United States District Court, W.D. Pennsylvania
Barry Fischer United States District Judge
before the Court is the Motion for Leave to File a
Sur-Rebuttal Expert Report (Docket No. 99) filed by Defendant
Innovative Designs, Inc. (“IDI”), seeking thirty
(30) days to complete additional testing and to submit a
sur-rebuttal and/or supplemental expert report. In its
Response (Docket No. 102), the Federal Trade Commission (the
“FTC”) argues that IDI is seeking a
“do-over” expert report and maintains that the
expert rebuttal report prepared by Dr. Jonathan Malen (the
“Malen Report”) is a proper rebuttal report that
addresses and rebuts each of IDI's experts' primary
opinions. As such, the FTC argues that IDI has not met its
burden to show that it is entitled to submit a sur-rebuttal
or supplemental report in this case. (Id. at 7-9).
By rejecting IDI's motion, the FTC claims that the Court
can prevent a wasteful cycle of additional rebuttals,
depositions, and sur-rebuttals that would result from another
expert report. (Id. at 9). The Court has now
considered IDI's Motion for Leave to File a Sur-Rebuttal
Expert Report (Docket No. 99), the FTC's brief in
opposition (Docket No. 102), IDI's reply brief (Docket
No. 105), and the relevant expert reports (Docket Nos. 75-2,
99-2, 102-2). The Court heard oral argument on the Motion and
supplemental briefing on July 16, 2018. (Docket No. 106). For
the reasons that follow, the Court will grant IDI's
FACTUAL AND PROCEDURAL BACKGROUND
November 3, 2016, the FTC filed a Complaint claiming that IDI
violated several provisions of the Federal Trade Commission
Act, 15 U.S.C. § 41 et seq., through the use of
unfair and deceptive marketing and promotional activities.
(Docket No. 1). Defendant IDI began to market Insultex House
Wrap (“Insultex”) for use as a weather-resistant
barrier on exterior walls around November 2011, (Docket Nos.
1 ¶ 9; 7 ¶ 9), claiming that Insultex had the added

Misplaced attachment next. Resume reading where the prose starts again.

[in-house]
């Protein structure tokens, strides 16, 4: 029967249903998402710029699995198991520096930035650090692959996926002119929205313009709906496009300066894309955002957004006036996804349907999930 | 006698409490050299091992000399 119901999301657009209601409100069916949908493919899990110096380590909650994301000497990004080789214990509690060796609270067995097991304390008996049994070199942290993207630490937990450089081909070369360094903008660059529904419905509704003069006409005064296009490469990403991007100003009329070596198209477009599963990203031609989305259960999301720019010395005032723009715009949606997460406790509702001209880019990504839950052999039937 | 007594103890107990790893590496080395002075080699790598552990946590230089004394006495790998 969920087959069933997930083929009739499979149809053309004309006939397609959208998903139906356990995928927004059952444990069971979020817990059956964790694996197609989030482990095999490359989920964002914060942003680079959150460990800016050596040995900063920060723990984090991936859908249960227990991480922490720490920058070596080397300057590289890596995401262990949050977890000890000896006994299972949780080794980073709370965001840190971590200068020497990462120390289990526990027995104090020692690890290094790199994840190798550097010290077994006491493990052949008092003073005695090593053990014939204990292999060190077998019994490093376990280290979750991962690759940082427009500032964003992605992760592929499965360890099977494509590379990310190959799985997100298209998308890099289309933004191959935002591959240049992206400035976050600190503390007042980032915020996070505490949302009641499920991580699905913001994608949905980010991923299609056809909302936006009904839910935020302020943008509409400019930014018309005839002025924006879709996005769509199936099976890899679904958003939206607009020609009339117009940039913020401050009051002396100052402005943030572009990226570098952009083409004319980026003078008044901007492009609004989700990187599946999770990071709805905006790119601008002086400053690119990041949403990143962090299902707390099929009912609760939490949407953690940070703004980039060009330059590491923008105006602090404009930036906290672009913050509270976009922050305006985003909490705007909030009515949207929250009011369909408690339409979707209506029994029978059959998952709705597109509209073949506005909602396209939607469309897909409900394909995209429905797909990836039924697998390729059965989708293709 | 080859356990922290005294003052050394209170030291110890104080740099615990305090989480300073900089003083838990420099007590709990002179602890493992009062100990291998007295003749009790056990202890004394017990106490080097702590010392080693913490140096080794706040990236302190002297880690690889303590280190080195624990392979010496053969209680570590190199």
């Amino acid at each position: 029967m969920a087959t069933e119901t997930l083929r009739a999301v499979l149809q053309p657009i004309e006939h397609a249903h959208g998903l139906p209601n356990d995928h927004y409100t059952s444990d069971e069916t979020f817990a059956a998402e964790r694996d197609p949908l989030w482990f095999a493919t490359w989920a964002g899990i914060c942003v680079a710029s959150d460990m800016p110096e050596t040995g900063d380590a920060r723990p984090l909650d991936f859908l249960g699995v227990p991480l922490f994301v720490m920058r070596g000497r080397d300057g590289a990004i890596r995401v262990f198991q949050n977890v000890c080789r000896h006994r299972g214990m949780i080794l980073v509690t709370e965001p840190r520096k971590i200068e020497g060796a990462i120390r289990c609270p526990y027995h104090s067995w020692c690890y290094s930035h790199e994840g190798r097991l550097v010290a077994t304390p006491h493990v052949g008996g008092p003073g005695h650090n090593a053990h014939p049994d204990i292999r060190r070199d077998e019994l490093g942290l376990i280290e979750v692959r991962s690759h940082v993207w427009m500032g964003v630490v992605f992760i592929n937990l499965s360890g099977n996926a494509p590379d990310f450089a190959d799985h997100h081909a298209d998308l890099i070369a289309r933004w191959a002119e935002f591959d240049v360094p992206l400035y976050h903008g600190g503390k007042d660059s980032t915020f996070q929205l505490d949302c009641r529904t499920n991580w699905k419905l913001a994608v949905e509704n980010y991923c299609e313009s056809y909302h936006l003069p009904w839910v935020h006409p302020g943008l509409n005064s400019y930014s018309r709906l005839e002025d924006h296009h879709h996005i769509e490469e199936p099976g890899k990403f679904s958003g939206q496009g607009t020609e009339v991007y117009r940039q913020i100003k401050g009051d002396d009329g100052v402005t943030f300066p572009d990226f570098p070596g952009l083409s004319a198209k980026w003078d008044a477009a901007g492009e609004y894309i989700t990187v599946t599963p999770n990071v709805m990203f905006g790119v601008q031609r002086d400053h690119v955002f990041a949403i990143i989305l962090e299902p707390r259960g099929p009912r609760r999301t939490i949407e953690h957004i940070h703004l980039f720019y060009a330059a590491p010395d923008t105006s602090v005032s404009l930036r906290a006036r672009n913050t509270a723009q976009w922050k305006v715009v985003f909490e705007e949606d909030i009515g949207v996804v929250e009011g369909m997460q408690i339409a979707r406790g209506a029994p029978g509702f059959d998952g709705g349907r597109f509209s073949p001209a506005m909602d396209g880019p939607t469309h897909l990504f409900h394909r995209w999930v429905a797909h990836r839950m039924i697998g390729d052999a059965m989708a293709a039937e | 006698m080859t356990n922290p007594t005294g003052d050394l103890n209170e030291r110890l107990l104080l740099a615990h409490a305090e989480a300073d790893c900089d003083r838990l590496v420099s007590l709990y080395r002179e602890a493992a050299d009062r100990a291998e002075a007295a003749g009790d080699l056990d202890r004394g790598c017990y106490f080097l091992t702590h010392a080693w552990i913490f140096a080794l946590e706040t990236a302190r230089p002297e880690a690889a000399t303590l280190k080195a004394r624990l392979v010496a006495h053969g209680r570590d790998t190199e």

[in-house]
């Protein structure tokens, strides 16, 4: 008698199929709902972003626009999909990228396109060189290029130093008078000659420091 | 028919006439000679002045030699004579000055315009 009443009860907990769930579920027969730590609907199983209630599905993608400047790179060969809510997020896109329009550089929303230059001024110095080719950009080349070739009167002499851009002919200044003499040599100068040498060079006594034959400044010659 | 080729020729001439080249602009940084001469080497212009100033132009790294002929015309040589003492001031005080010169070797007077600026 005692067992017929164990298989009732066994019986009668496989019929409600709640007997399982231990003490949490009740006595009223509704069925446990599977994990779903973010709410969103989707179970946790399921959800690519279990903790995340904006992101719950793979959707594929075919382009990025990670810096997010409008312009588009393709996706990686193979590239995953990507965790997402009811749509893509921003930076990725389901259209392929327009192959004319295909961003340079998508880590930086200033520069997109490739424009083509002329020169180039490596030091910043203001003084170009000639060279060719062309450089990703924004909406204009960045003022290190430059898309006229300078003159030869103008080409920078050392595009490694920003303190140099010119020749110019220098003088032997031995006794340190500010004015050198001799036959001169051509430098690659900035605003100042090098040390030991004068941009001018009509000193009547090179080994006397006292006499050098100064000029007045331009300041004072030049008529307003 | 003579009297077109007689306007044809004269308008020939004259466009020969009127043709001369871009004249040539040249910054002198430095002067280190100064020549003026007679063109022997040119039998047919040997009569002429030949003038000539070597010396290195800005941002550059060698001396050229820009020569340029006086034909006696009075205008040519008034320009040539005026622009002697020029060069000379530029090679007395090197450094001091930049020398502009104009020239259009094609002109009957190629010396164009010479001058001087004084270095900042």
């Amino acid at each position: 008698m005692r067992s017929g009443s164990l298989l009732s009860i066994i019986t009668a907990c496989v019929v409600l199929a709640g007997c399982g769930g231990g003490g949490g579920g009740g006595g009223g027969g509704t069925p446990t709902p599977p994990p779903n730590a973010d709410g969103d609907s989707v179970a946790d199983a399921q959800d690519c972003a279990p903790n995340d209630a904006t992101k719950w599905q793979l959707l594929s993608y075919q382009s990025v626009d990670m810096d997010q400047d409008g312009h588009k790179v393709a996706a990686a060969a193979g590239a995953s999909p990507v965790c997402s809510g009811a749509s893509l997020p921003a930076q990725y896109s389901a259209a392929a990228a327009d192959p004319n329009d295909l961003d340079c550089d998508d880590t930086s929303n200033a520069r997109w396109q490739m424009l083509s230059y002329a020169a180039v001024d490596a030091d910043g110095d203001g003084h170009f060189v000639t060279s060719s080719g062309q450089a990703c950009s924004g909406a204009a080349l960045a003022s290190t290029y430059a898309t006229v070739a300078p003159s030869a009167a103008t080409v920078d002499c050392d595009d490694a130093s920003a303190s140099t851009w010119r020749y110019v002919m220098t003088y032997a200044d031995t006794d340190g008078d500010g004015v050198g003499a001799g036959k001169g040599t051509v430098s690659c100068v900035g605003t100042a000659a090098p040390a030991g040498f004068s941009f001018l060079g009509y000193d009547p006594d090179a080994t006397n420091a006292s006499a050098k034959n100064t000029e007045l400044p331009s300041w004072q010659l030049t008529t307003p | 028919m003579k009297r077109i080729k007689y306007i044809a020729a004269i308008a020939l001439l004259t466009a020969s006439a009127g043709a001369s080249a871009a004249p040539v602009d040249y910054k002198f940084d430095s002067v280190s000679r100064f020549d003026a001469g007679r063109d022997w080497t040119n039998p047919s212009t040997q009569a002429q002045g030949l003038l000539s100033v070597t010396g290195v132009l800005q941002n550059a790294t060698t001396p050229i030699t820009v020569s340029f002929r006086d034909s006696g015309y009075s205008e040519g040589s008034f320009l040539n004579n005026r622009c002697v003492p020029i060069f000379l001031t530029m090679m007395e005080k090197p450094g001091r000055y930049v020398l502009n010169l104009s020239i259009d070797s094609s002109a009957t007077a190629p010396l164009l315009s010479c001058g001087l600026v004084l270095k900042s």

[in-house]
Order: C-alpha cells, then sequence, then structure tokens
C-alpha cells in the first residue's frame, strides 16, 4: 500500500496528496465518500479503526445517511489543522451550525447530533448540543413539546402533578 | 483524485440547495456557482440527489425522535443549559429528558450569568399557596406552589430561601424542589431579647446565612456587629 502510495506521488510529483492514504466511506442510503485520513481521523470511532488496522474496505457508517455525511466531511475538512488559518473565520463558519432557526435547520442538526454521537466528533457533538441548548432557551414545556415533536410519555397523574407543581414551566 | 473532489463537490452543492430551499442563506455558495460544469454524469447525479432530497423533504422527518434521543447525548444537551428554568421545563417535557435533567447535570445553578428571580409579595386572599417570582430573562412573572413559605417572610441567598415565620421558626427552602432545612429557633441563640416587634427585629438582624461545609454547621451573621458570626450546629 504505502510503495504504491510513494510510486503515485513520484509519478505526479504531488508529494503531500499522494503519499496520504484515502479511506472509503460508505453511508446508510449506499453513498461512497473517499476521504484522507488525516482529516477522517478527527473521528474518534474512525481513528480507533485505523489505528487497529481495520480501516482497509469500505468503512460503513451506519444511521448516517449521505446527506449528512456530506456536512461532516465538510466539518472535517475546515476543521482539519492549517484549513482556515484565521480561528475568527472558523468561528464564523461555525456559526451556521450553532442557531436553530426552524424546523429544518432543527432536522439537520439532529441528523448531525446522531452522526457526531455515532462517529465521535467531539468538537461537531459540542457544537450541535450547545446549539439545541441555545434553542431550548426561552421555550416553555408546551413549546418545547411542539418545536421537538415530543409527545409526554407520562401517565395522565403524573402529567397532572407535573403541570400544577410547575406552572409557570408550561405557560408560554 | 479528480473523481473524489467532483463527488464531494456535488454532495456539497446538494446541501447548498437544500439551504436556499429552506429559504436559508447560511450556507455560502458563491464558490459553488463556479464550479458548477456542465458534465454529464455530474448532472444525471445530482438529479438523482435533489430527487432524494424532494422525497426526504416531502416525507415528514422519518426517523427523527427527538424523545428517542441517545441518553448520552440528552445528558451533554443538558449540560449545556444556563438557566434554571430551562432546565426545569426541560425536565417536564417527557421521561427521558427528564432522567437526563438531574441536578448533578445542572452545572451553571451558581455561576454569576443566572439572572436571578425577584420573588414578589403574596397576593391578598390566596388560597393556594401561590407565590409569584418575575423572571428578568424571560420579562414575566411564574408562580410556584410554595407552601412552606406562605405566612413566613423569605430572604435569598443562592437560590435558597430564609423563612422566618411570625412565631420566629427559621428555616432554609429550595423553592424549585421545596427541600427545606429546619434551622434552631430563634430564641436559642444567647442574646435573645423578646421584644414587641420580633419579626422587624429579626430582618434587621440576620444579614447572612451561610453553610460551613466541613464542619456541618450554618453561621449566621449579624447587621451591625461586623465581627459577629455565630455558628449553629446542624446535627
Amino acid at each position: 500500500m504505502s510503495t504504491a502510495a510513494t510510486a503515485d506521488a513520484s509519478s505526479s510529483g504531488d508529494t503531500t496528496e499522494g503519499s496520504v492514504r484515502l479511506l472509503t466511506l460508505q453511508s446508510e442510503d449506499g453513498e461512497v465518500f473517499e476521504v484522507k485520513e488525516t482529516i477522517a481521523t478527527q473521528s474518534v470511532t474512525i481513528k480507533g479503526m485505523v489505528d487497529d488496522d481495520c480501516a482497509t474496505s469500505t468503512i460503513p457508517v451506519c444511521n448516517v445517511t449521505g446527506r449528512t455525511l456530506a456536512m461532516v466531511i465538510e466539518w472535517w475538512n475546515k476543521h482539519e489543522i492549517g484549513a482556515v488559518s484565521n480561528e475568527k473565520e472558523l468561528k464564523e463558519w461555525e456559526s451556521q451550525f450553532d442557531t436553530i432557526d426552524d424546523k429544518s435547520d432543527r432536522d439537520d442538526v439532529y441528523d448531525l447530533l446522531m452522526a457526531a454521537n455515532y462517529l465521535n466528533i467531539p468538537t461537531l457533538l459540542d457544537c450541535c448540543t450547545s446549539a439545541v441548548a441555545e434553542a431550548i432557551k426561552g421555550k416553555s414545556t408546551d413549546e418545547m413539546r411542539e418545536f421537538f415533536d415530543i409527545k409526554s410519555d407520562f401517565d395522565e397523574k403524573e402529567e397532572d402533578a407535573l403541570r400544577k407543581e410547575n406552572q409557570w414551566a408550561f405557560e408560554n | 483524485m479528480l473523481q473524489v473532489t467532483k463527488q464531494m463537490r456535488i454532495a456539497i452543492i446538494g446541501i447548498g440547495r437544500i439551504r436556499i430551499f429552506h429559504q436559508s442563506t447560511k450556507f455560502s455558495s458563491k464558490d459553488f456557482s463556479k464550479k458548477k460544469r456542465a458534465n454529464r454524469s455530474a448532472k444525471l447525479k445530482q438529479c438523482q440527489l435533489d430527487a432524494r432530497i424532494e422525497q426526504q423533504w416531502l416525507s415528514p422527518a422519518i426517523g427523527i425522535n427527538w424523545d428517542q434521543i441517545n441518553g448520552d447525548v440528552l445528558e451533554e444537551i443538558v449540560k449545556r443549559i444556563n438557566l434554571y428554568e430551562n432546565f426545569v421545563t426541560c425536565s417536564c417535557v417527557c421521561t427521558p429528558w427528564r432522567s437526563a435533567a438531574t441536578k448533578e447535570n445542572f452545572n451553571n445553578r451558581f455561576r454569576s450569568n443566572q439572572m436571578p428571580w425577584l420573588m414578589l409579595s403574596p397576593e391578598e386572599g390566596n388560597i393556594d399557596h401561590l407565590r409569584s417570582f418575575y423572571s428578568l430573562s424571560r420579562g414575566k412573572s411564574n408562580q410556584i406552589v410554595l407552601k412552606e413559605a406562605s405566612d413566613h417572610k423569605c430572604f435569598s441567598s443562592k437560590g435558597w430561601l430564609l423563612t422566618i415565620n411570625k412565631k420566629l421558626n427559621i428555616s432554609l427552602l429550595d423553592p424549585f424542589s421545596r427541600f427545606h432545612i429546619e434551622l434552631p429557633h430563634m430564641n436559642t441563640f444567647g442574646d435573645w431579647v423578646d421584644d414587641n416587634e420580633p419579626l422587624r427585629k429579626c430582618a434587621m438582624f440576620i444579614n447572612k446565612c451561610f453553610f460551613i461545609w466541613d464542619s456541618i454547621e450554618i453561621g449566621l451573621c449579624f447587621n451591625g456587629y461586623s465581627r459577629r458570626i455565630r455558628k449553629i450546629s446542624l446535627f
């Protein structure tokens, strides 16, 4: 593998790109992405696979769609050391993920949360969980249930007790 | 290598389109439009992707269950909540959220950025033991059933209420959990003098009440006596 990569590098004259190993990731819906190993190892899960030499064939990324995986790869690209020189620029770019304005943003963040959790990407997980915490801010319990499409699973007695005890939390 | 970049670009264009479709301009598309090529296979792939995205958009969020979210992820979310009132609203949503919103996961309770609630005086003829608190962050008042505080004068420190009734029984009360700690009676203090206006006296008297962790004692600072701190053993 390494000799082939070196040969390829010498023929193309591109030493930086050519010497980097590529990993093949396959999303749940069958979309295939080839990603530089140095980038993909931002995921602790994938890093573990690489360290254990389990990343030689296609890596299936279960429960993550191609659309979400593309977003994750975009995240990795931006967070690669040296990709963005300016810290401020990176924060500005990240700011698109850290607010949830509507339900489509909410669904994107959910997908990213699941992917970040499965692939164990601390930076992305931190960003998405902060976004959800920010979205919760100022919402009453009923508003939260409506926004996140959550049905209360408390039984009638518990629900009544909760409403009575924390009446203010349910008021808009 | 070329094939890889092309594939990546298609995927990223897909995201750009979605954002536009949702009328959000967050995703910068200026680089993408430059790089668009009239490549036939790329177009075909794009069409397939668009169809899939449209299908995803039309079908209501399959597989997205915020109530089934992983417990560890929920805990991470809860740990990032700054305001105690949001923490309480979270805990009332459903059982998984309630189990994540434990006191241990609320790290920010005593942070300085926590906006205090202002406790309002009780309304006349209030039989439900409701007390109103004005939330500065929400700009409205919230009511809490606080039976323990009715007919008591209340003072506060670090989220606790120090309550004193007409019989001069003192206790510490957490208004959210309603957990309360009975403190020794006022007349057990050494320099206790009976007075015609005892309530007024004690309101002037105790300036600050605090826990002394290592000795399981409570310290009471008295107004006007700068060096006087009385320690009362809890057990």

benefit of providing thermal insulation, (Docket Nos. 1
¶ 11; 7 ¶ 11). Insultex was initially advertised as
having an “R-3” insulative value and in 2015 a
thicker version was marketed as having an “R-6”
insulative value. (Docket Nos. 1 ¶¶ 13, 15 - 16; 7
¶ 13, 15 - 16). According to 16 C.F.R. § 460.5,
R-value measures resistance to heat flow and, when given in
labels, fact sheets, ads, or other promotional materials, it
must be based on tests done using the American Society of
Testing and Materials (“ASTM”) methods listed in
16 C.F.R. § 460.5.
contends that the R-values marketed for its Insultex wraps
were derived from testing conducted in accordance with ASTM
standards by accredited laboratories. (Docket Nos. 1 ¶
20; 7 ¶ 20). The FTC believes that independent testing
results obtained as part of an investigation indicate
otherwise, and claims that Defendant's R-value assertions
are therefore false or misleading due to a lack of valid,
objective testing data in conformity with ASTM standards.
(Docket No. 1 ¶¶ 28 - 36). The crux of the dispute
in this case requiring expert testimony is the Modified ASTM
C518 testing performed by BRC Laboratories on behalf of IDI,
its R-value results, and the actual R-value of Insultex House
August 11, 2017, the FTC submitted its case-in-chief expert
report of its designated testifying expert, Dr. David
Yarbrough. (See Docket No. 102, at 4). IDI submitted
expert reports from Scott Baumann,  Dr. Anastassios
Mavrokefalos, and Dr. Donald Garlotta on March 6, 2018.
(Id.). On May 4, 2018, the FTC submitted its
rebuttal expert reports of Dr. Yarbrough and Dr. Jonathan
Malen. (Docket No. 99). IDI now argues that,
because Dr. Malen performs “new” calculations
based upon known values and properties of Low Density
Polyethylene, IDI should be granted leave for its expert, Dr.
Mavrokefalos, to perform additional testing to rebut Dr.
Malen's opinions concerning the thermal resistance of air
gaps and thermal resistance of plastic foams in item numbers
four and five of the Malen Report. (Id., at 1).
The Malen Report is a Proper Rebuttal Report
argues that the Malen Report is not a proper rebuttal report
under Rule 26 of the Federal Rules of Civil Procedure because
it goes beyond the permissible purpose of rebuttal evidence.
It contends that the Malen Report “rehashes the issue
of the R-value of the air gap using new calculations that
should have been contained in the FTC's case-in-chief
report” and “contains new theories and
information not contained in any of the previous expert
reports relating to the ‘Thermal resistance of plastic
foams.'” (Docket No. 99, at 4).